1. Why did you take part in psycholysis? Did you have personal problems, were you in therapy or were you just curious?
I attended my first session after an encounter with Dr. Samuel Widmer almost twenty years ago. I come from a dysfunctional family and my life was reduced to the level of the purely mechanical.
2. If you were having problems, to what extent did psycholysis help you to overcome these problems? How was it different to other forms of therapy? If you were not having problems, how has the experience influenced your current life.
I had been seeing a counsellor for a few years before I attended my first session but it was only during that session that I was able to ‘let everything in’ and begin the grieving and healing process.
3. One reads time and again that psycholysis equates to abuse of power, transgression of boundaries and charlatanism. How do you see this based on your own personal experience?
I had a problem with boundaries – either they were too rigid or I did not respect other’s boundaries. What I have learned through psycholysis is to respect boundaries and to see where they are required. I have not experienced any abuse of power or transgression of boundaries in any of the sessions that I have attended.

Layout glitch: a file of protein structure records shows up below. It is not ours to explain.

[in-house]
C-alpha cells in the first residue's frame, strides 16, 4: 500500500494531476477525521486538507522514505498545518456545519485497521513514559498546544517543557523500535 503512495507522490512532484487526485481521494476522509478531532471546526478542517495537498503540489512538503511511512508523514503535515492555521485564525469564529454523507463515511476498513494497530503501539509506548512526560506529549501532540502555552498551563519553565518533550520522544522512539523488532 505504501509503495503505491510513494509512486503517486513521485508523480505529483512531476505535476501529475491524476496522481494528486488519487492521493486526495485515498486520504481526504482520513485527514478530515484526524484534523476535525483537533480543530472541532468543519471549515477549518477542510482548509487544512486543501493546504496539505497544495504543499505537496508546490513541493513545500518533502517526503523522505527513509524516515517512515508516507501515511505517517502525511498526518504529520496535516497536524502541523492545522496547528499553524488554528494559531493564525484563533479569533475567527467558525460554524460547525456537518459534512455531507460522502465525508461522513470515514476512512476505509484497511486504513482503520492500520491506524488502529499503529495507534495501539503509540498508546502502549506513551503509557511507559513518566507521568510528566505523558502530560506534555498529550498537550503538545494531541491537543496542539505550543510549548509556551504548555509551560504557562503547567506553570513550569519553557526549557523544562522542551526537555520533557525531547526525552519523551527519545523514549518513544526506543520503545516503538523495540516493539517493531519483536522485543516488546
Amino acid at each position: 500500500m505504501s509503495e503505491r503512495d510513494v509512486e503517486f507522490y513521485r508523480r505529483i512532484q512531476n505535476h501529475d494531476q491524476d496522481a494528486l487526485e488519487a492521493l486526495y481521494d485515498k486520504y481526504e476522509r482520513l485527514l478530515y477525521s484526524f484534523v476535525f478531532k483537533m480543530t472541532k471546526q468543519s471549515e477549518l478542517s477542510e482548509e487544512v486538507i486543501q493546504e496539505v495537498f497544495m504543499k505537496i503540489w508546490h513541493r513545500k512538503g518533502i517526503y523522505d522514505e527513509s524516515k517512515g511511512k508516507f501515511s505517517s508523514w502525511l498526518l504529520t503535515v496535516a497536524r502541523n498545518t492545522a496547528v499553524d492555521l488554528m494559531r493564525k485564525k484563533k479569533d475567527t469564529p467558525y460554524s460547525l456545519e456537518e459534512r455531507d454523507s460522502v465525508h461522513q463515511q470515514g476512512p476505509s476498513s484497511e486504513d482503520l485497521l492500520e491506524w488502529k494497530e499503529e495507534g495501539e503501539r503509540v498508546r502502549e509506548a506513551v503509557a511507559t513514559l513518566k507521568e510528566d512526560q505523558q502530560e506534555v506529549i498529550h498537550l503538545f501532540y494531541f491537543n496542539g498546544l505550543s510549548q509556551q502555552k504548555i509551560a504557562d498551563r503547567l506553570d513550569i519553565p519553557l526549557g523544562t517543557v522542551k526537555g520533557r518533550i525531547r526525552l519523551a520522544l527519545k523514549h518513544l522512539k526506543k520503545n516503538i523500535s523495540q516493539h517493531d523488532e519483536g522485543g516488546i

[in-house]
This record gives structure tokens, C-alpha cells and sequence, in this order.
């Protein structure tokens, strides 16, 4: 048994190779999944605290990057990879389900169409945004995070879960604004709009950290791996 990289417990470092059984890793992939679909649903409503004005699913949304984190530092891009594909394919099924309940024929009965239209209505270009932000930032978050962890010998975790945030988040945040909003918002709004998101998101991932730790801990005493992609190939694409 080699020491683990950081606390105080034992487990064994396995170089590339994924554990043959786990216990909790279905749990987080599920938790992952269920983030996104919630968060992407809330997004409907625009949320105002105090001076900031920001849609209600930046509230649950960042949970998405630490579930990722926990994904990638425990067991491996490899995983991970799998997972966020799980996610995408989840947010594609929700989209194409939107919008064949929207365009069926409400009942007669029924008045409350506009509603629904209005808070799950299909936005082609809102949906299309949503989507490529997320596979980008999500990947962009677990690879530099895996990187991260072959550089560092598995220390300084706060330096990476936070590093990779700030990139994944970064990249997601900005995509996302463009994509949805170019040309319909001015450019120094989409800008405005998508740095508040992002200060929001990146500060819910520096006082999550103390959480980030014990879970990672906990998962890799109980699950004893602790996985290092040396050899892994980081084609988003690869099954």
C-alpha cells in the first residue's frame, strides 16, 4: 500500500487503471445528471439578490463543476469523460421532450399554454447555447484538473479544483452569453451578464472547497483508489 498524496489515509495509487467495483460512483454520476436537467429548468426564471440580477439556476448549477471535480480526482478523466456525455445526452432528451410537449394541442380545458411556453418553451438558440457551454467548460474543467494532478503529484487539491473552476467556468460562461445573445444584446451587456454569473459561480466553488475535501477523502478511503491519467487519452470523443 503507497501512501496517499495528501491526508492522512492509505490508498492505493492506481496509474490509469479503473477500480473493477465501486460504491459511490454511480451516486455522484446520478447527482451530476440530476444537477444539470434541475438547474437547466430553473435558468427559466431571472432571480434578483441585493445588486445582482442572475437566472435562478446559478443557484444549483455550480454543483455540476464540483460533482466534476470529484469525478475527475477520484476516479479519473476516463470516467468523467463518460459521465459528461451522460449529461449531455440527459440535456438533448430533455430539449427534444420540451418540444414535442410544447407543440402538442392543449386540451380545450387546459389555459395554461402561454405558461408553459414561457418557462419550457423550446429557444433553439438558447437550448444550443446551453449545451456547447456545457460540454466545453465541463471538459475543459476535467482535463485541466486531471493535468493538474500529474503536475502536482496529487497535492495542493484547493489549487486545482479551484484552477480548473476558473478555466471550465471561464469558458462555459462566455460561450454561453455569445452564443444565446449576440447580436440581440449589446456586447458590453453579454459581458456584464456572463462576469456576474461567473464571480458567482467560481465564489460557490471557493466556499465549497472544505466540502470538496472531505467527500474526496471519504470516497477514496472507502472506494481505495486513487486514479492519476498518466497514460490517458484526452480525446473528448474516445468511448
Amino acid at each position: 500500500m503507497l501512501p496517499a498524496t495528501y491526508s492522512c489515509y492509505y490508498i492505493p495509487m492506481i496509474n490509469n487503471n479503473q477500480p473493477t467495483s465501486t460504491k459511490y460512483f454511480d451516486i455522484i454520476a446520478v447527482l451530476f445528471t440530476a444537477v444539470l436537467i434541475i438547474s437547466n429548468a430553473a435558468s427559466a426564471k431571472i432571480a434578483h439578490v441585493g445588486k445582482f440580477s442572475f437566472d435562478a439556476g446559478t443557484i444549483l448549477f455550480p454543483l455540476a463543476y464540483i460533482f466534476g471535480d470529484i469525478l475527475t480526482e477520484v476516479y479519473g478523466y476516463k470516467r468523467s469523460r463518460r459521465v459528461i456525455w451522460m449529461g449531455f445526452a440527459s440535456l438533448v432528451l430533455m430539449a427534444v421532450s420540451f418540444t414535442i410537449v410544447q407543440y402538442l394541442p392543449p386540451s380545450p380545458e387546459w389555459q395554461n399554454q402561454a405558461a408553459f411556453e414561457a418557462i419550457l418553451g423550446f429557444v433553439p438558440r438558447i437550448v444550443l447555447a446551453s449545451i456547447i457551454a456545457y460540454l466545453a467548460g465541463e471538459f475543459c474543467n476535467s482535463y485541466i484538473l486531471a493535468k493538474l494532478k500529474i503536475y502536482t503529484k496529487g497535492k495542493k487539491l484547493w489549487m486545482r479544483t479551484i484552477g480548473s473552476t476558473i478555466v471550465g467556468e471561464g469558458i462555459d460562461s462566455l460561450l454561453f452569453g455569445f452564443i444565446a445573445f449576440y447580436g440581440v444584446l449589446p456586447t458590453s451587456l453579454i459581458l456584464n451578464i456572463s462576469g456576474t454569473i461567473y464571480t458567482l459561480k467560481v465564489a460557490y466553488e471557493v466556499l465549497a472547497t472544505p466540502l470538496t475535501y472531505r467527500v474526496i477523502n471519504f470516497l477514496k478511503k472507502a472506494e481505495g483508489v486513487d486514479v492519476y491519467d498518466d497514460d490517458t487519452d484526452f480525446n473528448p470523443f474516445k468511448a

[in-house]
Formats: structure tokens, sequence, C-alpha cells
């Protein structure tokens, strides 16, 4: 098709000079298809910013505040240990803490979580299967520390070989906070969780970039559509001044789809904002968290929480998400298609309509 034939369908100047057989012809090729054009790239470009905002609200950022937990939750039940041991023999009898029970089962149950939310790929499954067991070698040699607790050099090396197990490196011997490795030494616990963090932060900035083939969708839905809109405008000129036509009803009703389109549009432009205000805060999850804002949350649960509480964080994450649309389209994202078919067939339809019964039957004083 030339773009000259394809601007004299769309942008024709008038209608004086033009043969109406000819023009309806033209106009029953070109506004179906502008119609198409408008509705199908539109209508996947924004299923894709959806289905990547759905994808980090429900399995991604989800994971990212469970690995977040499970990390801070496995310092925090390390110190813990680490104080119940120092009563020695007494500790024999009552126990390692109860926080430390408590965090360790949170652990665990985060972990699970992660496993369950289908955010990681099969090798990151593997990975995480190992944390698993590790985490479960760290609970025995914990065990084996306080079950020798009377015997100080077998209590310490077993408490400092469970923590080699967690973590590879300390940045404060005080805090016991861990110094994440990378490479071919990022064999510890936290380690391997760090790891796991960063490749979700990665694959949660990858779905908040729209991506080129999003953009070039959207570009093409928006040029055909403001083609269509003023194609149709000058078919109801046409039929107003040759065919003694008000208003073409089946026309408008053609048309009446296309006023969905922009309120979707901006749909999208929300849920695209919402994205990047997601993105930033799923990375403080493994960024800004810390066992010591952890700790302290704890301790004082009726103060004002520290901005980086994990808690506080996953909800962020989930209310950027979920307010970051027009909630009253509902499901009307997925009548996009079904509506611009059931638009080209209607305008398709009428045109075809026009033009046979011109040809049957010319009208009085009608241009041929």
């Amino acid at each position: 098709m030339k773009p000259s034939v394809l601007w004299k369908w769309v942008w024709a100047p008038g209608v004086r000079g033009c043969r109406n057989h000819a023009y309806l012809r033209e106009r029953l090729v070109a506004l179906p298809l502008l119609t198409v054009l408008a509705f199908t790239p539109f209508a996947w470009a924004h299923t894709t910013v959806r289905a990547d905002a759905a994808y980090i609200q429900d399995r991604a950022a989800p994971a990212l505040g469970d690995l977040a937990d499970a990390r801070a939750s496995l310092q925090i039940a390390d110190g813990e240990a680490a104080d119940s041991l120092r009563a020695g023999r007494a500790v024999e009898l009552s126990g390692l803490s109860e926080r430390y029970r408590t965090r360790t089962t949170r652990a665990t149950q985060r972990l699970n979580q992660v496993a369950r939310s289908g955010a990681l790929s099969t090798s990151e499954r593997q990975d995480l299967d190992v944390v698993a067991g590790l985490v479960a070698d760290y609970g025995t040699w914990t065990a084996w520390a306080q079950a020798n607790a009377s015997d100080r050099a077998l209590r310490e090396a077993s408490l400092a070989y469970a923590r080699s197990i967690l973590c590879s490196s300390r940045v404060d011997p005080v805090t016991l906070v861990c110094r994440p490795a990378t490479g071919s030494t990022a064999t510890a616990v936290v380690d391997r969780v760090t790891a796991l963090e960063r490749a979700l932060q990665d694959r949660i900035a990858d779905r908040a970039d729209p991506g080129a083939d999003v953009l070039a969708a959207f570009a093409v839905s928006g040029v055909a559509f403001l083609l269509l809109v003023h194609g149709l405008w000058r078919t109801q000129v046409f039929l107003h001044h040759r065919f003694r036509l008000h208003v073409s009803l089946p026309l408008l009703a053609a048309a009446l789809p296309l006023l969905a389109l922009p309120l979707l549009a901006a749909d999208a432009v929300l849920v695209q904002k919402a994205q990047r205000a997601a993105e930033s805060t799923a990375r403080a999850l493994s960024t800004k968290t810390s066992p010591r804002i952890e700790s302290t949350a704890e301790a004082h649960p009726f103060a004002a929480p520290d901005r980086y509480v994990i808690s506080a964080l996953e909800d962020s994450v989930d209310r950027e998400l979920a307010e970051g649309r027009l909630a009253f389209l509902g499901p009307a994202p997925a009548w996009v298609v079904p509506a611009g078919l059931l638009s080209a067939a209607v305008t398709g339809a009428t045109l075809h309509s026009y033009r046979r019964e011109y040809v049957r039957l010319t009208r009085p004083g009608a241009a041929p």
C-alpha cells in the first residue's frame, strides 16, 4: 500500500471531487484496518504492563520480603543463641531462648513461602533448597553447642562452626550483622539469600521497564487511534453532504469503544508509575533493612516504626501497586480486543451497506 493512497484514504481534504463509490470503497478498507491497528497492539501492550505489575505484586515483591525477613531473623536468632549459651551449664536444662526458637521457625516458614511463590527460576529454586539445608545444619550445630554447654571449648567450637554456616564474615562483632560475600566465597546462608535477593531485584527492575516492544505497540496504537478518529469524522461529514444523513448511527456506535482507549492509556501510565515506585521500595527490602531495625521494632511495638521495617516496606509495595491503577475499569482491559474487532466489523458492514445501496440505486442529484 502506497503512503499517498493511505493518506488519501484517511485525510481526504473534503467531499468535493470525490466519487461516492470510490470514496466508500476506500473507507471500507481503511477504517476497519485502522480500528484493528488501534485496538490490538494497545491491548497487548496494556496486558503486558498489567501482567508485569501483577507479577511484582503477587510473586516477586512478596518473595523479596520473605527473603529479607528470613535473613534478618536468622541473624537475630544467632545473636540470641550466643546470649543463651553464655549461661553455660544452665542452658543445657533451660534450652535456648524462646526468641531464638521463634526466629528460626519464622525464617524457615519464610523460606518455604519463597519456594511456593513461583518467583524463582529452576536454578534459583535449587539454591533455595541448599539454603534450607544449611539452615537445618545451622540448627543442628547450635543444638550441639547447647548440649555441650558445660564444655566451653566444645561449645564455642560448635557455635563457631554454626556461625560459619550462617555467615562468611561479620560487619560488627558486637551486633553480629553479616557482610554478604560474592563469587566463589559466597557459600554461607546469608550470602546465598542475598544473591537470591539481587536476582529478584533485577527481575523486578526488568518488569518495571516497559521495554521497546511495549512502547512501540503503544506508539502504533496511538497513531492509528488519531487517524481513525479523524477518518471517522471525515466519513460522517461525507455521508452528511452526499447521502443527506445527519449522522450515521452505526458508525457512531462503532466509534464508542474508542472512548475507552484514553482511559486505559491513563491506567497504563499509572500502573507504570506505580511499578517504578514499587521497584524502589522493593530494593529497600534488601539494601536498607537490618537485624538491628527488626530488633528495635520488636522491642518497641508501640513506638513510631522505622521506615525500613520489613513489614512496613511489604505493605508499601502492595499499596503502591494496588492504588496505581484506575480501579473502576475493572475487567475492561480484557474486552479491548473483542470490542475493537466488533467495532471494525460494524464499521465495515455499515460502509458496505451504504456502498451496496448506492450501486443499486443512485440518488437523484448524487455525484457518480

4. Psycholysis, or rather the majority of the required substances are banned. What is your opinion of this ban?
Despite the ban on substances, substance abuse is a huge problem in society. From my experience with 12 Step Groups, the abuse of alcohol and legal and illegal drugs is a huge problem that has devastating consequences for families and children. To ban substances used in psycholysis that could help alleviate these problems is utter foolishness.
5. Do you have any further comments that you feel are important and not yet included in your answers to other questions?
I feel that anyone who chooses psycholysis must be willing to accept total responsibility for the consequences. These consequences arise as a result of finally being able to see ourselves, the state of our relationships and the chaos and suffering we continue to create in the world.
Dwight Aranha (47), Bookkeeper